Johnson cited Emanuel Cook as one player who would fit in that picture. Two others he talked about are players who made the switch from offense to defense this spring, Chris Culliver and Mark Barnes. "No question about it, they made a good move and have adjusted well in a short time," he said. "But we only had those kids about four or five practices, and two of them weren't even in pads. And so they have a long way to go. They're going to be every bit as good as Cook and Stewart, I think. But, right now they're not close to those two guys in the consistency level and all those type things."

He cited Culliver as one example of how good the talent level at USC is right now. "I think Culliver is about as talented a safety as I've been around in a long time. But, he's feeling his way right now. He doesn't know a lot of our system, and he's making a lot of mistakes." He said Culliver could also play in the three safety package once he gets to the point that he can really play in 25 to 35 plays a game.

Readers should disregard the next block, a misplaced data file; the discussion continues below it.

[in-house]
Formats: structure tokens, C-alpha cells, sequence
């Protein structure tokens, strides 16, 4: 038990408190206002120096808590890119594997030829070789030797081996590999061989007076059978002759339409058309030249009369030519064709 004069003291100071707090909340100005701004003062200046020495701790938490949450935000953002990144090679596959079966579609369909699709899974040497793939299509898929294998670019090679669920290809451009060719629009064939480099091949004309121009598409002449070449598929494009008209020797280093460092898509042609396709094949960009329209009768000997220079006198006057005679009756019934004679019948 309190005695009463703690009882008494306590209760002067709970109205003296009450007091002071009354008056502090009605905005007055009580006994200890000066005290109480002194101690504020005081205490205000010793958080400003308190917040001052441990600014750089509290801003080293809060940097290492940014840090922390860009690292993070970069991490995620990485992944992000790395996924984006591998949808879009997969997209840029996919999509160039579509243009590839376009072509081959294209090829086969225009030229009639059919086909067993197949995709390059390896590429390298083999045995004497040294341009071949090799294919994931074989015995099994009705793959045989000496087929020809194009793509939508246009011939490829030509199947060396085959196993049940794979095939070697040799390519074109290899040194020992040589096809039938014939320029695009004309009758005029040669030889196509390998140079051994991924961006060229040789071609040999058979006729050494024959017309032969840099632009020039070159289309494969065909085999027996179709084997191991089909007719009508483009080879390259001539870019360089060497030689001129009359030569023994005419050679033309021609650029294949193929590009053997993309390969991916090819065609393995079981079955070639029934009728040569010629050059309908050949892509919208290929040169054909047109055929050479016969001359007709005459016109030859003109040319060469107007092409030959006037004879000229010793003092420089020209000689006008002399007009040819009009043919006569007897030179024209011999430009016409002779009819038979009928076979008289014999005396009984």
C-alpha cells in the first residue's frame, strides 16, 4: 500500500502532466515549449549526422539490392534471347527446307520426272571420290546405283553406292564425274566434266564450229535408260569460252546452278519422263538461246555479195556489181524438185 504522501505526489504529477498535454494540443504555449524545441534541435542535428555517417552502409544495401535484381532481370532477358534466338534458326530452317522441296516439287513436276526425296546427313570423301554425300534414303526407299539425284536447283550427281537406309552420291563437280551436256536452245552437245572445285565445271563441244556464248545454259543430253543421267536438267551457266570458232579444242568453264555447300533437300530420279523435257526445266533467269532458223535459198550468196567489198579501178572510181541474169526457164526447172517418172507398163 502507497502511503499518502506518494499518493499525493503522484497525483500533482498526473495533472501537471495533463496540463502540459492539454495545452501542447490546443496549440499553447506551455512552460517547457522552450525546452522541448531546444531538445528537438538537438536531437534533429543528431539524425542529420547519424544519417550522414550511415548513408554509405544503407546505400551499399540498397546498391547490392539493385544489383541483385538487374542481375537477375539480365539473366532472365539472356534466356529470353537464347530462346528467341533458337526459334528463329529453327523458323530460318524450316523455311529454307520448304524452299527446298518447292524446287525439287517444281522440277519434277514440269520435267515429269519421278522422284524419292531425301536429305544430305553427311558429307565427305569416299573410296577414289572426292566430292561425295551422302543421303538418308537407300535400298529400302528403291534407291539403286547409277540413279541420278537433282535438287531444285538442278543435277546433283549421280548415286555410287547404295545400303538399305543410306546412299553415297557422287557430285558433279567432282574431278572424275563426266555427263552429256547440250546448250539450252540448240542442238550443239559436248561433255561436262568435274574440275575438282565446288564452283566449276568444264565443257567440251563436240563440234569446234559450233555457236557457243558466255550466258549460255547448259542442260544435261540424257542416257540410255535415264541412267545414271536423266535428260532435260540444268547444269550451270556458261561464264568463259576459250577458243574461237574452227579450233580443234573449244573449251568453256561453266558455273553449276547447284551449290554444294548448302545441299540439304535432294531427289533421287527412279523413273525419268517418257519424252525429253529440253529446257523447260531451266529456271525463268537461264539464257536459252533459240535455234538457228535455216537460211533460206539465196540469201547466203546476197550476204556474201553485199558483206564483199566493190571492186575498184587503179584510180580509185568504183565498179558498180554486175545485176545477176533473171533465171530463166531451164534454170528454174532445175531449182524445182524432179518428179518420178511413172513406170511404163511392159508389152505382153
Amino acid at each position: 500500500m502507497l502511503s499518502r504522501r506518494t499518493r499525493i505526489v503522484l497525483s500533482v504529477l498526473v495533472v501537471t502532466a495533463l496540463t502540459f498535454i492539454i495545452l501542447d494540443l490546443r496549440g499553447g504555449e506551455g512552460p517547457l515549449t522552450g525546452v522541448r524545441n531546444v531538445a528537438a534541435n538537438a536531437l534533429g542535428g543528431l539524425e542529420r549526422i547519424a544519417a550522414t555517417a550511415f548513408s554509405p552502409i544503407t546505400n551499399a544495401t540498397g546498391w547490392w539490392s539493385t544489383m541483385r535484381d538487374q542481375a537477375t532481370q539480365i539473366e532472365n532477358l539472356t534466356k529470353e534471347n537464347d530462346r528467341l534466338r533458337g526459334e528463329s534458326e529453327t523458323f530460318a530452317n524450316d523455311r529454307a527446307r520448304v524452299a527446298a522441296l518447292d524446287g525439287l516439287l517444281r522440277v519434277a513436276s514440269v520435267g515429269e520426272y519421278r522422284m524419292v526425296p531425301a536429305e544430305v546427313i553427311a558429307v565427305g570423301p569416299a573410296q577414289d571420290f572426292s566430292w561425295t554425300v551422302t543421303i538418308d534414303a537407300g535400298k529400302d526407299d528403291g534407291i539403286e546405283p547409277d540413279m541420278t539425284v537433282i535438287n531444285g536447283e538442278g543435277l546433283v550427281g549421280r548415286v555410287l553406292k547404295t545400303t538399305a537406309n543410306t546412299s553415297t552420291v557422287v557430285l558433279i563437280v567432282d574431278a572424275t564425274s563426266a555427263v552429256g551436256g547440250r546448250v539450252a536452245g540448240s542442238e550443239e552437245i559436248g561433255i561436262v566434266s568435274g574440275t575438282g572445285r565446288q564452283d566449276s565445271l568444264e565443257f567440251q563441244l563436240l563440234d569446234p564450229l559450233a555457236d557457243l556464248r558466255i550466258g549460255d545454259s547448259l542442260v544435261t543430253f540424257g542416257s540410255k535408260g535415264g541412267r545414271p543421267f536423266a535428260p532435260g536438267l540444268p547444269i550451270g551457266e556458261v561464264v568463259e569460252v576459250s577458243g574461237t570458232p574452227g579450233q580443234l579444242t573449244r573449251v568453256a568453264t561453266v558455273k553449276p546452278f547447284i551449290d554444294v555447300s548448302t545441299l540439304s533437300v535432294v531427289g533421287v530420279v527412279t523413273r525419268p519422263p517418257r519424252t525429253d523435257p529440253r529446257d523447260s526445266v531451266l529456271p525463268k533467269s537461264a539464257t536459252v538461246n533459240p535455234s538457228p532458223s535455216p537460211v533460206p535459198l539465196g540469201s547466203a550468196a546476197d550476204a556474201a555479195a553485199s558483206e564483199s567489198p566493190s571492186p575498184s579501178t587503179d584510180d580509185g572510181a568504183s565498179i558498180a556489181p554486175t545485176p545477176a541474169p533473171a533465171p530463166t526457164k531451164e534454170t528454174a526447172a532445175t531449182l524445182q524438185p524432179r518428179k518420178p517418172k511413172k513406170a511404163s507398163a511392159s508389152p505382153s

A new player he thought might be ready for that package this fall is Shaq Wilson, the freshman linebacker from Jacksonville who enrolled early this past semester. "He's got a chance to be that guy, that third safety, who can wall out there." Another possibility he cited is Tori Childers. "He's going to be a great player I think, one day. And I think Carlos, Carlos Thomas is a big corner. You know, he's a six-foot, 195-200 pound corner. He could be that third type safety guy in that package we're talking about."

South Carolina was missing some of the key defensive players during spring practice they will need to be able to count on this fall, like Nathan Pepper, Jasper Brinkley and Captain Munnerlyn. Johnson addressed the rehabilitation of each of the three players coming back from injury.